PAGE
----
As for Gerwig’s lack of a director nomination, it was no example of Gerwig’s best work either, which, in my opinion, would be her “Little Women” which is considered a very strong book-to-film adaptation, however she was also recognized for her 2017 film “Lady Bird” with a best director nomination. 

    She was recognized for the content of “Barbie,” nominated for best writing for adapted screenplay, and the film’s overall success through its best picture nomination. I would argue that these nominations cover her major success. In watching the film, I did not see an ingenious directorial creation. What I did see, though, was a strong redirection of Barbie’s message and a smart mix of comedic and meaningful screenwrite.

    Overall, “Barbie” received a total of 8 nominations following “Oppenheimer,” “Poor Things” and “Killers of the Flower Moon” at fourth place for the highest nomination count. 

    Despite my own thoughts towards “Barbie,” I think a more important point to be made is that of this years’ Oscars nominations, these so-called snubs should not be taking up all the talking space. 

    Robbie fell short of the nomination for lead actress not by way of Ryan Gosling but by other female actresses and important, relevant films. 

    We see the successful Emma Stone taking home yet another Oscar nomination following her La La Land win in 2016 for the role she played in the recent release, “Poor Things,” in which the young female protagonist is brought back to life by an unorthodox scientist. Freed from the restraints of her times, she runs across the country with a lawyer, played by Mark Ruffalo, experiences the world with more choice and becomes devoted to her stand for equality.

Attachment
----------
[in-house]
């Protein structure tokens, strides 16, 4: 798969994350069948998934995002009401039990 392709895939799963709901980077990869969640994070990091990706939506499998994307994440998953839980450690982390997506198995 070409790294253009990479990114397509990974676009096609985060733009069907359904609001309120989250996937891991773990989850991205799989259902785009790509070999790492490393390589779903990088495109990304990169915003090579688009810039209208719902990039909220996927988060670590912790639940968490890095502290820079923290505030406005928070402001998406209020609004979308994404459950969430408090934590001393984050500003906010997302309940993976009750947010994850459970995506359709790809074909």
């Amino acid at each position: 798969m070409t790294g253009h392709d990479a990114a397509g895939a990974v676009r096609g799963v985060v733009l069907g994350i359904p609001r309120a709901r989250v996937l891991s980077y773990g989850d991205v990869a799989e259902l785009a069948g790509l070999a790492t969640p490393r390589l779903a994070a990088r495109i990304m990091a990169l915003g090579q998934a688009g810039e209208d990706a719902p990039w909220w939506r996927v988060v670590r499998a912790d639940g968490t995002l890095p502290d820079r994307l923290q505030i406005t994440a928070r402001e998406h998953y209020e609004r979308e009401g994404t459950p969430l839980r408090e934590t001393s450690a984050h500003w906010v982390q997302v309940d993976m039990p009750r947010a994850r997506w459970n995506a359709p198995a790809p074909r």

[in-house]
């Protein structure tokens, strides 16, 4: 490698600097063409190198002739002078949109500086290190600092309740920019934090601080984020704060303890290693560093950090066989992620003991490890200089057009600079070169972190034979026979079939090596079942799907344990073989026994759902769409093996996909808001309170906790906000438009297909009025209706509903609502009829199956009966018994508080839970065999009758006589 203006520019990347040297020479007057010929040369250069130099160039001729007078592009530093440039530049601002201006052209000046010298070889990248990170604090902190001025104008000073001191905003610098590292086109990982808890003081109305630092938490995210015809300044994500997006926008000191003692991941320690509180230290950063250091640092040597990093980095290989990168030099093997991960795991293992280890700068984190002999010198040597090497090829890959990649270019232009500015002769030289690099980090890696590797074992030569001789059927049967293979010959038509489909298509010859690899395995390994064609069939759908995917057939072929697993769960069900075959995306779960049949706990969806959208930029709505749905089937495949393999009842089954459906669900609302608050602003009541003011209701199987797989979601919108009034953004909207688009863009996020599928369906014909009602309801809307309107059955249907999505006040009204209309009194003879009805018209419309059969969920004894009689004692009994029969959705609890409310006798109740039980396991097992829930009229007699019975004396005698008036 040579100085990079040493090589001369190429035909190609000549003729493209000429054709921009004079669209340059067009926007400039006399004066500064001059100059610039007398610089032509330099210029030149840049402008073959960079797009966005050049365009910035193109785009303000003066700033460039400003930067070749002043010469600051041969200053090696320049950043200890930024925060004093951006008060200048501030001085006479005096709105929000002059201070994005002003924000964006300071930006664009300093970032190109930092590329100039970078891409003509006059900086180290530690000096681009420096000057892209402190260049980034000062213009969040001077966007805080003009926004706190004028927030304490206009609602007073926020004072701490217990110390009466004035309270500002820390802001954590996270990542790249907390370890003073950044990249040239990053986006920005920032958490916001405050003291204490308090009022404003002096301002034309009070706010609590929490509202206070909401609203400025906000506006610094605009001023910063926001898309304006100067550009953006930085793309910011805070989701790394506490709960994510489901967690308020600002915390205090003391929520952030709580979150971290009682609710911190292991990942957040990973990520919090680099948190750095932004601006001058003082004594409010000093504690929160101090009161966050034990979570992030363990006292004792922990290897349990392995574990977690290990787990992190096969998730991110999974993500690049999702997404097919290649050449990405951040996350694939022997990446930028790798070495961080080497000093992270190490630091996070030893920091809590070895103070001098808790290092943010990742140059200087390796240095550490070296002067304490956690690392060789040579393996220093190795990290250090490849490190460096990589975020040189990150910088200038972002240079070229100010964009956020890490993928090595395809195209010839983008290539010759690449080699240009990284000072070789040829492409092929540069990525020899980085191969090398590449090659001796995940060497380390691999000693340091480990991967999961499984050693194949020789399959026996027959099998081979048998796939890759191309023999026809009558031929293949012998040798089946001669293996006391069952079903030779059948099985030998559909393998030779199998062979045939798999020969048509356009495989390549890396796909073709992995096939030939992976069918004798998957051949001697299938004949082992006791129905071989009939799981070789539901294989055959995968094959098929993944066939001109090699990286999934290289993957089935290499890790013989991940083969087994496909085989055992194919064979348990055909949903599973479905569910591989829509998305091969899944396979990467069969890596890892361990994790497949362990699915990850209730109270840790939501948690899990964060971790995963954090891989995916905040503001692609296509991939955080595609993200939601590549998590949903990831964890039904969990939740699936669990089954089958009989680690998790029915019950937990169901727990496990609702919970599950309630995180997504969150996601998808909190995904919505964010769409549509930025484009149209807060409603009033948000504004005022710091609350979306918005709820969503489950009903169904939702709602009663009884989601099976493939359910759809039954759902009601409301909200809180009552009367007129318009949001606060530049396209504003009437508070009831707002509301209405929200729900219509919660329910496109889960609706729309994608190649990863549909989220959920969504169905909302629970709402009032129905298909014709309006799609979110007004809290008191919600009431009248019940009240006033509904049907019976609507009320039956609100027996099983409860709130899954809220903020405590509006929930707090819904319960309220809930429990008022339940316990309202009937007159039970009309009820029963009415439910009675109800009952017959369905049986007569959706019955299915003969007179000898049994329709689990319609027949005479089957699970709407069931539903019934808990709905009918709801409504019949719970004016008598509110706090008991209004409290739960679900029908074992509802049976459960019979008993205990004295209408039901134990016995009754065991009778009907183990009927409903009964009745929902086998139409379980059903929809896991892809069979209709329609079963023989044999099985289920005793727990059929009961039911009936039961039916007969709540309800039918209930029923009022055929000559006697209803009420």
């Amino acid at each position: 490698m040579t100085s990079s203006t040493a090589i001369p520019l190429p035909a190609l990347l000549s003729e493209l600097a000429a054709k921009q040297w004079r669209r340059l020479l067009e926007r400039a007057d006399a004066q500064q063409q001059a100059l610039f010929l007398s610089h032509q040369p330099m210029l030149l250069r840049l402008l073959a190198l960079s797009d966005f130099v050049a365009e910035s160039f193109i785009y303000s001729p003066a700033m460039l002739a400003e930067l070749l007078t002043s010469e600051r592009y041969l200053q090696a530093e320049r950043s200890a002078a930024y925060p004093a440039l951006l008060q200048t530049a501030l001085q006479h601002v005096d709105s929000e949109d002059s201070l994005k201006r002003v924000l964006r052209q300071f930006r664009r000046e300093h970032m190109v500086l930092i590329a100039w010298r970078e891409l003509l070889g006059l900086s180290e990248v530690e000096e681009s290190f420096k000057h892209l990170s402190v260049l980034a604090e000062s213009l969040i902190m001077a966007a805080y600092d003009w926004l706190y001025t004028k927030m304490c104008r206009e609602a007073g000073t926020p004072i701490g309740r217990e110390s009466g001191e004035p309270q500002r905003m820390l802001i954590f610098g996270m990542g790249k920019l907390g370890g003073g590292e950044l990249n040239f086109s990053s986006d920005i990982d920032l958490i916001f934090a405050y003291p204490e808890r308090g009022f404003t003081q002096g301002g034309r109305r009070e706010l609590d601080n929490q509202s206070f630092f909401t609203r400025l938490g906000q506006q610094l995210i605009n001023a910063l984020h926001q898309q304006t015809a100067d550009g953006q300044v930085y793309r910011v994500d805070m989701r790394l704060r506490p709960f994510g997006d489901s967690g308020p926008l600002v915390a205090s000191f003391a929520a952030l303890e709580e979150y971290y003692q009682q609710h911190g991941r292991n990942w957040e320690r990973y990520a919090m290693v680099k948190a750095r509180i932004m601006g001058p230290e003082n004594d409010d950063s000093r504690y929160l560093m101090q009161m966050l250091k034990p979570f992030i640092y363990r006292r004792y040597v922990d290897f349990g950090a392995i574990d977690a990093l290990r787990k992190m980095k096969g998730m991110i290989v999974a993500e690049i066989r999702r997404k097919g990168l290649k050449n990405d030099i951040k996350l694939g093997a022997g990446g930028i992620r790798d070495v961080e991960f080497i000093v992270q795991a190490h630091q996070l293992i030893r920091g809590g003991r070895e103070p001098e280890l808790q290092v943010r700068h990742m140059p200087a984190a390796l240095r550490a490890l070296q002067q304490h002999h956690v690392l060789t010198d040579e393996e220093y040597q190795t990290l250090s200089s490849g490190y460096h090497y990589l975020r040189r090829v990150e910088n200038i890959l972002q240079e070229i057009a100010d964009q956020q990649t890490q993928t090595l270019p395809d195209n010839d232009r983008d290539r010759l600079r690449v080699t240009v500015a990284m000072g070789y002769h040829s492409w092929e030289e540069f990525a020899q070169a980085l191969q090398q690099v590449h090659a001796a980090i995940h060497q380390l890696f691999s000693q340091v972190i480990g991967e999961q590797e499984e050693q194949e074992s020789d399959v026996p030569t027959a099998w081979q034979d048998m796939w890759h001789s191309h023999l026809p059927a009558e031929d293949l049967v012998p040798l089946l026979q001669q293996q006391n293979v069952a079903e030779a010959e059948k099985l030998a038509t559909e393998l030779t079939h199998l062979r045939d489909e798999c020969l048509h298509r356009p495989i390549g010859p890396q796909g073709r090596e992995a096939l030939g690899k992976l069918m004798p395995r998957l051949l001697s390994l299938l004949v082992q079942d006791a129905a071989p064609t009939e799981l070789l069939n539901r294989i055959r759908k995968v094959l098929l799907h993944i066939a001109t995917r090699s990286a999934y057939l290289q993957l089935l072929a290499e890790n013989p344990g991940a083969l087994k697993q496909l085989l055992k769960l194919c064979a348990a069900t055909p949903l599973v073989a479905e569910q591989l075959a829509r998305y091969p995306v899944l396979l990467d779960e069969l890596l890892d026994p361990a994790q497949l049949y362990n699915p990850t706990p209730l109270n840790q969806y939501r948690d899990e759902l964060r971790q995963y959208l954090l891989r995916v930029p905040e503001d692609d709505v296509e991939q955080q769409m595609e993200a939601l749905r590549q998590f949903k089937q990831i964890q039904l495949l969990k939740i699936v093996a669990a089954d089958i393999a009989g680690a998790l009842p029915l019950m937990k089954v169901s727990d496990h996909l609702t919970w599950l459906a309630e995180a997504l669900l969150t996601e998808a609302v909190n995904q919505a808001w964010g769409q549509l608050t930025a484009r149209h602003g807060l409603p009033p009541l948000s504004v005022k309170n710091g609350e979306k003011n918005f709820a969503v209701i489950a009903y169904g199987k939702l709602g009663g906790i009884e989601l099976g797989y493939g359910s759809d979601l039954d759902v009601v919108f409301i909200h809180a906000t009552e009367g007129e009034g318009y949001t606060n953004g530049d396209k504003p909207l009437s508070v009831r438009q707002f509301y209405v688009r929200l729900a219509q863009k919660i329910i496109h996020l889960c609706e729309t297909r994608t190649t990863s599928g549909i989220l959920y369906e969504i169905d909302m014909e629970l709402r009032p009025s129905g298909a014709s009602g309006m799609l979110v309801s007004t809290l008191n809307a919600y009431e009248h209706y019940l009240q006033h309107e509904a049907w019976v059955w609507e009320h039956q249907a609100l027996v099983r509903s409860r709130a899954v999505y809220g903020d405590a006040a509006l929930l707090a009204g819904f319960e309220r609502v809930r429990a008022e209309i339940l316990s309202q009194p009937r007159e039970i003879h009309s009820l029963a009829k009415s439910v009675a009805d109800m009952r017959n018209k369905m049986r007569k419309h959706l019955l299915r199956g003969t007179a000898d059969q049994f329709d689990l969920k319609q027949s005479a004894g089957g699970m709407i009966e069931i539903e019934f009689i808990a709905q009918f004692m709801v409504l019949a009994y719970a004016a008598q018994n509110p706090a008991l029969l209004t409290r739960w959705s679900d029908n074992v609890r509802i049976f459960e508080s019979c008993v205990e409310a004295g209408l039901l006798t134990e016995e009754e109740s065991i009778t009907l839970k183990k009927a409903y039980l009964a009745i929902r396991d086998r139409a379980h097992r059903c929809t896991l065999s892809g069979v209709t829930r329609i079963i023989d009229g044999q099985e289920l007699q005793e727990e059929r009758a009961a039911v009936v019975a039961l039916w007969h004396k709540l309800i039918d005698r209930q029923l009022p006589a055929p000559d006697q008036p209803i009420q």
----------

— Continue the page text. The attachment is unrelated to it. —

Of the films to be recognized above Barbie, I have no complaints against “Poor Things,” which is arguably a more complex and new commentary on feminism and the patriarchy.

    Another actress nominated for best lead actress was Lily Gladstone for her role in “Killers of the Flower Moon,” whose nomination makes history as the first Native American acting nominee. Not to mention America Ferrera recognized in the best supporting actress category alongside two other women of color, Danielle Brooks and Da-Vine Joy Randolph.
    But instead of talking about these women, these nominations, we are stuck on one film. Two women weren’t nominated and the media is claiming a massive attack on feminism while we disregard the success and importance of other women who are just as talented and deserving. 

    This social media outrage wreaking havoc on the academy forgets the entire idea of feminism, women having equal opportunity, which must include all women. If Margot Robbie’s name is the only one on the headlines, we are thereby participating in the erasure of other women’s success. Specifically women of color who have fought for decades to be equally supported in the feminist fight which historically only recognized the white female narrative. 

    To widen the discussion would be a step towards intersectional feminism, feminism that acknowledges the struggles and triumphs of every woman. In the grand scheme of things, these so-called Barbie ‘snubs’ are a small part of the big picture that the Oscars nominations have set forward.